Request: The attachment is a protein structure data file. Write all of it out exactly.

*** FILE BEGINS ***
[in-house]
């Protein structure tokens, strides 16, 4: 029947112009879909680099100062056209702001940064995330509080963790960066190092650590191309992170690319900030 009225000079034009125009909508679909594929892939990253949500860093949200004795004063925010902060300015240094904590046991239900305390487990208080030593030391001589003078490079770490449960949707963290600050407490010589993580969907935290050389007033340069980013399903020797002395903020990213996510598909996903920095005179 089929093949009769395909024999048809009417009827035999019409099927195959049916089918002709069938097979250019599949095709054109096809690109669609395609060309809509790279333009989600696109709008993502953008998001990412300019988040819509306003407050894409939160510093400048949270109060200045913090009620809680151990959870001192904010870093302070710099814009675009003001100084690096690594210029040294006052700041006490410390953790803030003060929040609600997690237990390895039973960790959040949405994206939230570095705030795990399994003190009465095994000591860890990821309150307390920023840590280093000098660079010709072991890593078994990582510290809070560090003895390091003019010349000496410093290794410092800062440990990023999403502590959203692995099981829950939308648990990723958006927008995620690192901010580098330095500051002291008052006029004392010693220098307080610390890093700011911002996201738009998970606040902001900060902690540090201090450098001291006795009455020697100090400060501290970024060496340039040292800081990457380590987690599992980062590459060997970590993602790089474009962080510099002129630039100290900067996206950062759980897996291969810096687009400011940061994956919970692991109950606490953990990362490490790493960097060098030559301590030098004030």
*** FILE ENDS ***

[in-house]
């Protein structure tokens, strides 16, 4: 029947112009879909680099100062056209702001940064995330509080963790960066190092650590191309992170690319900030 009225000079034009125009909508679909594929892939990253949500860093949200004795004063925010902060300015240094904590046991239900305390487990208080030593030391001589003078490079770490449960949707963290600050407490010589993580969907935290050389007033340069980013399903020797002395903020990213996510598909996903920095005179 089929093949009769395909024999048809009417009827035999019409099927195959049916089918002709069938097979250019599949095709054109096809690109669609395609060309809509790279333009989600696109709008993502953008998001990412300019988040819509306003407050894409939160510093400048949270109060200045913090009620809680151990959870001192904010870093302070710099814009675009003001100084690096690594210029040294006052700041006490410390953790803030003060929040609600997690237990390895039973960790959040949405994206939230570095705030795990399994003190009465095994000591860890990821309150307390920023840590280093000098660079010709072991890593078994990582510290809070560090003895390091003019010349000496410093290794410092800062440990990023999403502590959203692995099981829950939308648990990723958006927008995620690192901010580098330095500051002291008052006029004392010693220098307080610390890093700011911002996201738009998970606040902001900060902690540090201090450098001291006795009455020697100090400060501290970024060496340039040292800081990457380590987690599992980062590459060997970590993602790089474009962080510099002129630039100290900067996206950062759980897996291969810096687009400011940061994956919970692991109950606490953990990362490490790493960097060098030559301590030098004030």